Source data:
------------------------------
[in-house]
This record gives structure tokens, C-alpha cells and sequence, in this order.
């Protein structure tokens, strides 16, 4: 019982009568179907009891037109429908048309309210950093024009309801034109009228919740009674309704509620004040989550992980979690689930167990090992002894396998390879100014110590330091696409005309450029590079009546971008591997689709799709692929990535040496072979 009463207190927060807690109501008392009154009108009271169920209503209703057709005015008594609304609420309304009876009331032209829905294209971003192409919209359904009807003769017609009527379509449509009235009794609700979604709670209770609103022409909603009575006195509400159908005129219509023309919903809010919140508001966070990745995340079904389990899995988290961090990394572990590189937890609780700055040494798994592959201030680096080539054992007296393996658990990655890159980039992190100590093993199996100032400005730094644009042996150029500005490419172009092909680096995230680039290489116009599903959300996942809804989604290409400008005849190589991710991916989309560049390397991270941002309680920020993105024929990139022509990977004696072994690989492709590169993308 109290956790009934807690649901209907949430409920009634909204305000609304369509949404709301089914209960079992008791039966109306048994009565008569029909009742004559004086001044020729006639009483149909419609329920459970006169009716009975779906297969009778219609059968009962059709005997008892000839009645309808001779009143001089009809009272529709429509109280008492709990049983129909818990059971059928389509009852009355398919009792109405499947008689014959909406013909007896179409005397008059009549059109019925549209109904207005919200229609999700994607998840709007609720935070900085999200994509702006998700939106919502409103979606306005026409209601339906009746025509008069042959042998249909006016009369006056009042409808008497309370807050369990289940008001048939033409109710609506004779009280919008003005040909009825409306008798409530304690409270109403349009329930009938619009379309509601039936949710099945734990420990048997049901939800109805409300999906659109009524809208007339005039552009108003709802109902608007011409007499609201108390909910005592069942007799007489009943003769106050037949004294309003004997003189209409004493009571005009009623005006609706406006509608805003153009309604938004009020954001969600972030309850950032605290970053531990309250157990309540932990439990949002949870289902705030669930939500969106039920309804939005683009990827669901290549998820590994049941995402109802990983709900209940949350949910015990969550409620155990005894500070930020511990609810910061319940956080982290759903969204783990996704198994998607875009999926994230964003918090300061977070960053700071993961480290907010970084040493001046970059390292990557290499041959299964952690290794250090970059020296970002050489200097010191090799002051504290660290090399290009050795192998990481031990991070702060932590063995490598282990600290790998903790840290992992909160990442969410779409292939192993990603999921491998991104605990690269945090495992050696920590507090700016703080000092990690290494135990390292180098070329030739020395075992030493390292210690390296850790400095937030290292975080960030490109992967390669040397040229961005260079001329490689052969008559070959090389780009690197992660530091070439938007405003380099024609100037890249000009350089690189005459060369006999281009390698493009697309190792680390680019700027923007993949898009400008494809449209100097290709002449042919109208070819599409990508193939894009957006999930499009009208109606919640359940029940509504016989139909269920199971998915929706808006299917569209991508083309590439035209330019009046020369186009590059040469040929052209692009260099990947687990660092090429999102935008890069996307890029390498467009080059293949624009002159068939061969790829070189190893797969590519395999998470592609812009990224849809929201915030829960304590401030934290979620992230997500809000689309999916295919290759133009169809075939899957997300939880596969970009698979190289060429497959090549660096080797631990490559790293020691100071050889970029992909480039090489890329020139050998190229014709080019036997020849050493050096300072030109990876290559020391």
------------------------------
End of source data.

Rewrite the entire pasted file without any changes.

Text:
[in-house]
This record gives structure tokens, C-alpha cells and sequence, in this order.
């Protein structure tokens, strides 16, 4: 019982009568179907009891037109429908048309309210950093024009309801034109009228919740009674309704509620004040989550992980979690689930167990090992002894396998390879100014110590330091696409005309450029590079009546971008591997689709799709692929990535040496072979 009463207190927060807690109501008392009154009108009271169920209503209703057709005015008594609304609420309304009876009331032209829905294209971003192409919209359904009807003769017609009527379509449509009235009794609700979604709670209770609103022409909603009575006195509400159908005129219509023309919903809010919140508001966070990745995340079904389990899995988290961090990394572990590189937890609780700055040494798994592959201030680096080539054992007296393996658990990655890159980039992190100590093993199996100032400005730094644009042996150029500005490419172009092909680096995230680039290489116009599903959300996942809804989604290409400008005849190589991710991916989309560049390397991270941002309680920020993105024929990139022509990977004696072994690989492709590169993308 109290956790009934807690649901209907949430409920009634909204305000609304369509949404709301089914209960079992008791039966109306048994009565008569029909009742004559004086001044020729006639009483149909419609329920459970006169009716009975779906297969009778219609059968009962059709005997008892000839009645309808001779009143001089009809009272529709429509109280008492709990049983129909818990059971059928389509009852009355398919009792109405499947008689014959909406013909007896179409005397008059009549059109019925549209109904207005919200229609999700994607998840709007609720935070900085999200994509702006998700939106919502409103979606306005026409209601339906009746025509008069042959042998249909006016009369006056009042409808008497309370807050369990289940008001048939033409109710609506004779009280919008003005040909009825409306008798409530304690409270109403349009329930009938619009379309509601039936949710099945734990420990048997049901939800109805409300999906659109009524809208007339005039552009108003709802109902608007011409007499609201108390909910005592069942007799007489009943003769106050037949004294309003004997003189209409004493009571005009009623005006609706406006509608805003153009309604938004009020954001969600972030309850950032605290970053531990309250157990309540932990439990949002949870289902705030669930939500969106039920309804939005683009990827669901290549998820590994049941995402109802990983709900209940949350949910015990969550409620155990005894500070930020511990609810910061319940956080982290759903969204783990996704198994998607875009999926994230964003918090300061977070960053700071993961480290907010970084040493001046970059390292990557290499041959299964952690290794250090970059020296970002050489200097010191090799002051504290660290090399290009050795192998990481031990991070702060932590063995490598282990600290790998903790840290992992909160990442969410779409292939192993990603999921491998991104605990690269945090495992050696920590507090700016703080000092990690290494135990390292180098070329030739020395075992030493390292210690390296850790400095937030290292975080960030490109992967390669040397040229961005260079001329490689052969008559070959090389780009690197992660530091070439938007405003380099024609100037890249000009350089690189005459060369006999281009390698493009697309190792680390680019700027923007993949898009400008494809449209100097290709002449042919109208070819599409990508193939894009957006999930499009009208109606919640359940029940509504016989139909269920199971998915929706808006299917569209991508083309590439035209330019009046020369186009590059040469040929052209692009260099990947687990660092090429999102935008890069996307890029390498467009080059293949624009002159068939061969790829070189190893797969590519395999998470592609812009990224849809929201915030829960304590401030934290979620992230997500809000689309999916295919290759133009169809075939899957997300939880596969970009698979190289060429497959090549660096080797631990490559790293020691100071050889970029992909480039090489890329020139050998190229014709080019036997020849050493050096300072030109990876290559020391």